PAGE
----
In January 2009, Rex W. Tillerson, the chief executive of Exxon Mobil, gave a speech in Washington that might have seemed impossible even a few years before. He announced that his company supported a carbon tax to help fight climate change.
Carbon taxes are a fee on fuel use, based on how much carbon dioxide that fuel puts into the atmosphere.
"As a businessman, it is hard to speak favorably about any new tax," Tillerson told reporters in his speech at the Woodrow Wilson International Center for Scholars. But, he said, it was "a more direct, a more transparent and a more effective approach" than an alternative gaining support in Congress known as cap and trade, which would set an upper limit on carbon dioxide emissions and then rely on a permit-trading system to meet the target.
Tillerson's speech was years in the making — part of a turnaround after decades of public denial that the planet was warming, even as Exxon's own research suggested that it was. It had paid outside organizations to spread doubts about the science. But pressure on the company was building, and the newly elected President Barack Obama had pledged to fight climate change and had singled out Exxon as an example of corporate greed.
Tillerson — President-elect Donald Trump's nominee to be secretary of state — presided over the company's shift, which appears to have begun with public statements delivered without fanfare by the company in 2006. In 2007, he personally acknowledged that climate change was happening and that human activity was a contributing factor. Now, at the Wilson Center, he was taking it further, saying that Exxon was willing to accept action from Congress on the problem.
Was this a sincere change of heart, or merely a cynical shift in corporate messaging? Environmental activists are skeptical.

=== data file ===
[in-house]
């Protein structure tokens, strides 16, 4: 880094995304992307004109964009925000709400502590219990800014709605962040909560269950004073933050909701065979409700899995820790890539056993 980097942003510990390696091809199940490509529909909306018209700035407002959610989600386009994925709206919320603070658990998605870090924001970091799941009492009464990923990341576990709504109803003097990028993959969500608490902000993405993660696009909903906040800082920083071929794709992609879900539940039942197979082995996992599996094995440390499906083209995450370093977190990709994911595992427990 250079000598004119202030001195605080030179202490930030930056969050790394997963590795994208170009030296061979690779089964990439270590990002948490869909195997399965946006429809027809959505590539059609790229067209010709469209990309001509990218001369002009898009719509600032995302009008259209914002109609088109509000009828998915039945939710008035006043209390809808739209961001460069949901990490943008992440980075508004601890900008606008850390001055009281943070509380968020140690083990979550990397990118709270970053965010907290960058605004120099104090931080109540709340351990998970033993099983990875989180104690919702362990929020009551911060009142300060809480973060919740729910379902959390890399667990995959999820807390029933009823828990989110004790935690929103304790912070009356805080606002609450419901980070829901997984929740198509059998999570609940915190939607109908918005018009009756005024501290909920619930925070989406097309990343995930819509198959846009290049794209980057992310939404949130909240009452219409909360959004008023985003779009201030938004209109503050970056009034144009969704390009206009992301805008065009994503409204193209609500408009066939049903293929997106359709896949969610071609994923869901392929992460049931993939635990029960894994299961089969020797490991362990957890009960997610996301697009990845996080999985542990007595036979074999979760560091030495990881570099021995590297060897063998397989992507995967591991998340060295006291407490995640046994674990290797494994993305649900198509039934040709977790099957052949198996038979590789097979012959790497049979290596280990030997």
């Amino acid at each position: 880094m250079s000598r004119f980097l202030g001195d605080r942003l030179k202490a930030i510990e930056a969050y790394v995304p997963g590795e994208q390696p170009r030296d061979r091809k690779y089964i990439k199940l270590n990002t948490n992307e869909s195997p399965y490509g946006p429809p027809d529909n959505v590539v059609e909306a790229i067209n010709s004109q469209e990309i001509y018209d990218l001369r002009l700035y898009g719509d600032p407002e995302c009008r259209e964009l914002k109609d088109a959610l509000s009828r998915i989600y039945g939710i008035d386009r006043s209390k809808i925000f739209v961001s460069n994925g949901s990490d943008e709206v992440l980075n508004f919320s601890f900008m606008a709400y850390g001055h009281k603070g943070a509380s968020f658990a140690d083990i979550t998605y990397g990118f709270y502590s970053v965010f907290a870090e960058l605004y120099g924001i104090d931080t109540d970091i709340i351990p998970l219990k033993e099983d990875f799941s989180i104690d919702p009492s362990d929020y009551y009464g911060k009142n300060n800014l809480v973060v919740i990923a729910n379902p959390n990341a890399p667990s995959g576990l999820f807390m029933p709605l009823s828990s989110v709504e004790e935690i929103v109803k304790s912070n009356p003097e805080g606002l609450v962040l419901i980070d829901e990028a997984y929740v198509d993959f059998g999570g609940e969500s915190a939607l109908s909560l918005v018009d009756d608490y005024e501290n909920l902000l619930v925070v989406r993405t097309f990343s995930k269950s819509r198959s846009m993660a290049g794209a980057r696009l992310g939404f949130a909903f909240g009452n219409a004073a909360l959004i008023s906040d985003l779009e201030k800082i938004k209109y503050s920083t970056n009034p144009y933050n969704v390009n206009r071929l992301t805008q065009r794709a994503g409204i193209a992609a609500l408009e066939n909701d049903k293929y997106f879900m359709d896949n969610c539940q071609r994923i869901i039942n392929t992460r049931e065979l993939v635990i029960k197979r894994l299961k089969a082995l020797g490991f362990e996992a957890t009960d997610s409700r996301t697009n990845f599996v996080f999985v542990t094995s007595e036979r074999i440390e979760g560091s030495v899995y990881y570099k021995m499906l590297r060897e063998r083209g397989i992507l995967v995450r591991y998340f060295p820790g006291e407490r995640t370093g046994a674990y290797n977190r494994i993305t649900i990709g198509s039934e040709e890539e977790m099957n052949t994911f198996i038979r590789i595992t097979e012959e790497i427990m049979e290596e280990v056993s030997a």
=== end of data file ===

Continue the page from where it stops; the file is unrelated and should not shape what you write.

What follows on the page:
"They deliberately changed their stripes on climate, but it was all PR," said Kert Davies, who has spent years investigating the company's internal documents and practices at Greenpeace and who founded the Climate Investigations Center, an environmental research and advocacy organization.
The history of Exxon's shift suggests that however earnest the company might sound in its pronouncements on policy, it has done little or nothing to help put carbon taxes into effect.
Both carbon taxes and cap and trade put a price on carbon dioxide, the greenhouse gas that makes a major contribution to climate change. Both can reduce emissions, and policy experts endlessly debate which would be more effective. But in January 2009, one difference was clear: A cap and trade plan sponsored in the House by Reps. Henry A. Waxman, D-Calif., and Edward J. Markey, D-Mass., was gaining bipartisan support. A more straightforward carbon tax was going nowhere.
Tillerson faces potential confirmation difficulties because of his business activities around the globe and his close dealings with President Vladimir Putin of Russia. But his acceptance of the reality of climate change and his ostensible support for a carbon tax and the Paris climate agreement have weighed in his favor, and stand in contrast with the positions of other Cabinet nominees who share Trump's view that climate change is a hoax.
The process leading up to Exxon's new public stance was as deliberate as the turning of a supertanker.
"They don't just sort of throw these ideas against the wall and see what sticks," said Bennett Freeman, a consultant and former official at the State Department who took part in meetings with Exxon officials in the years leading up to Tillerson's speech.
Activists have compared Exxon's tactics of funding climate-change deniers to disinformation campaigns about smoking led by the tobacco industry, which spent billions of dollars in a settlement with state attorneys general and was found guilty in a federal civil fraud and racketeering case.
In a recent interview, Alan T. Jeffers, an Exxon spokesman, denied that the company's shifting statements on climate change were a response to tobacco's liability issues.
"It was not a liability-based decision," he said. "It was a science-based decision."
The Intergovernmental Panel on Climate Change, or IPCC, had by then said that the science was "unequivocal" in showing that the Earth's temperature was rising and that human activity was almost surely a factor.
"As the science firmed up on that, our understanding and the rest of the world's did, too," Jeffers said. He described the company's change as an "evolution," not an abrupt shift.